When I started this, I acknowledged that I didn't want to be convinced to change my vote. And this, of course, meant I would read and listen to the arguments from a biased position. I needed to feel that and know it. Not only to try to take an understanding view of the arguments for voting no, but also to protect myself from emotions I might feel at what I read.

Everyone involved here is human - they all experience fear and concern, they are all consciously or subconsciously affected by their own past, they have grown in their own unique environment with values built from their experiences and influences, they all believe they are doing what is right. They are no more, and no less, than me.

The arguments are conflicting at times, depending on which group you are reading. Some parts of the no camp say the Voice is too much, that it provides too much power. Others say it's too weak and doesn't do enough. Phrases like 'legally risky' with 'unknown consequences' have appeared in letters dropped in my mailbox, followed the next week by newsletters asserting that the results are already known and will result in the abolition of Australia Day and huge costs to taxpayers.

There is a great deal of confusion in the messaging. Maybe that's the intent, to confuse, or perhaps it's just the result of multiple groups supporting a no vote. In any case, I was not convinced by what I found, and I will be voting YES.

9. What we have now is not working.

It doesn't take much research to uncover the myriad of methods and ways in which the struggles and challenges of many of our First Nations peoples have been approached. Nor does it take much to determine that, despite so many good intentions and hard work, that the outcomes sought have largely not been realised.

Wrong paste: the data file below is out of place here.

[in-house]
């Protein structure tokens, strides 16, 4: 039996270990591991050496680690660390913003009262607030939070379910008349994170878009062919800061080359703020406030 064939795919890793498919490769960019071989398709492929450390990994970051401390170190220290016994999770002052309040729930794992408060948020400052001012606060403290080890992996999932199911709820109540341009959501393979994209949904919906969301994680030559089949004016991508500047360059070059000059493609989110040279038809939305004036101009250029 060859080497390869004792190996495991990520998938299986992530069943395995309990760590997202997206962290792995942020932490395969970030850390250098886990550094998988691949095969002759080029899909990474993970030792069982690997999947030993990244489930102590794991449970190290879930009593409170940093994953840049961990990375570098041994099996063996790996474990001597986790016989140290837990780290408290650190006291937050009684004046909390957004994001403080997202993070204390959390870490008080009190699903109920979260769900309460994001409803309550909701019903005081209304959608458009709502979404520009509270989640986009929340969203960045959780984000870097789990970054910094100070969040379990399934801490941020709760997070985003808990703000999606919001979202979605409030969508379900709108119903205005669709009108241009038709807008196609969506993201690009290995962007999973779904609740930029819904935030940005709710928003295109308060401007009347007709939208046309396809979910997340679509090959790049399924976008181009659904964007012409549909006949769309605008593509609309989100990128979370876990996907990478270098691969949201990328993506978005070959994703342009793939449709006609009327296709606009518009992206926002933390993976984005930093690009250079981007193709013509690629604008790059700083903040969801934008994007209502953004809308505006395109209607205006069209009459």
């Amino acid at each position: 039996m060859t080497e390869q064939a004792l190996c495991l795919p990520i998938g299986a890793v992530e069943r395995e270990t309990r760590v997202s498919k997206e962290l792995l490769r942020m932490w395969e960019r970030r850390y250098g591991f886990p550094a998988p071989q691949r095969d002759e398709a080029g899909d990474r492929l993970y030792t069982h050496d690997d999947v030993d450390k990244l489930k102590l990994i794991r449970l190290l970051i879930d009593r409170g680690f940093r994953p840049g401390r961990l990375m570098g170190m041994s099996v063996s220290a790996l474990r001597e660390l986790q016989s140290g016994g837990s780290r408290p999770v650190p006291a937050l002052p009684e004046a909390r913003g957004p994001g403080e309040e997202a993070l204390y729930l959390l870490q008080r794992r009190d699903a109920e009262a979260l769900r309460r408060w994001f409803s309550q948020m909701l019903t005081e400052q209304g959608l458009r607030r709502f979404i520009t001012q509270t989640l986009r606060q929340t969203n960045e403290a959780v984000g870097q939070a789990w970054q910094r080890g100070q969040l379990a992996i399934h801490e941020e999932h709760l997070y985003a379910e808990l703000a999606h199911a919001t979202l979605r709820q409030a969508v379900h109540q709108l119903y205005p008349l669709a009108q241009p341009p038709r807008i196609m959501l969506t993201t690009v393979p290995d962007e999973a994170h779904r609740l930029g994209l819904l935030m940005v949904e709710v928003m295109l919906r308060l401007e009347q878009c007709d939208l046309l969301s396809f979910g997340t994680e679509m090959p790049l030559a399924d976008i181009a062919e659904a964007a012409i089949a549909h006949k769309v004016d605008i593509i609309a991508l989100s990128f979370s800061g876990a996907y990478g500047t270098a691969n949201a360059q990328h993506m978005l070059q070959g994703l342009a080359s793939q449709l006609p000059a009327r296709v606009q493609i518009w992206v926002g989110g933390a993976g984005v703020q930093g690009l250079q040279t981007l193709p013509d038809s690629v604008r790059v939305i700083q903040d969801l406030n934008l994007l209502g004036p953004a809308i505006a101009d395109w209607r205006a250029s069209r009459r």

The Voice is not like these previous approaches. In fact, it is not even an approach. It is an open door. It is a signpost pointing in the right direction. It is an invitation. To walk alongside First Nations peoples. To listen. To hope.

10. I want to connect to and to be proud of my country.

My maternal grandfather, Jock, was born in Motherwell Scotland. Jock met my grandmother, Violet who was born in Stony Stratford England, and married in the wheatbelt town of Kondonin. They had both migrated to Australia in the 1920s. My paternal grandmother, Eva, was born in Derby, Western Australia. She met my grandfather, James, in Perth. He had grown up in Murchison, Victoria. James and Eva each descended from families who came to Australia in the mid-1800s.

My family lines in this country extend two hundred years.

My family has been here for generations. I am a descendent of Australians.

I was born in Manly Hospital in Sydney in 1970. I went to kindy in Cairns, Queensland and then attended school in Carnarvon, Western Australia between 1975 and 1986. Following that, I studied at the University of Western Australia, on the Swan River between 1988 and 1993. Now, I am in Joondalup City, a suburban precinct of Perth.

I was born here. I am Australian.

And, I feel a bond with this place we call Australia.

It shadows me when I run on the trails in Walyunga. I feel it when I walk with my wife along Yaberoo Budjara, touching the leaves of the bush plants as I pass. I now know I was born on Gayamaygal land. And I was schooled in a place called Kuwinywardu. I feel the connection when I hear the sqwuak of a gang of redtails flying overhead or see a blue-tongue lizard sunning itself on the path. And I now understand that I live on Mooro Boodjar.

But I can feel that something is missing. There is a gap. One which can be closed by acknowledging this country's First Nations peoples, by hearing what they have to say, and by working together towards a better Australia. By voting YES.


bottom of page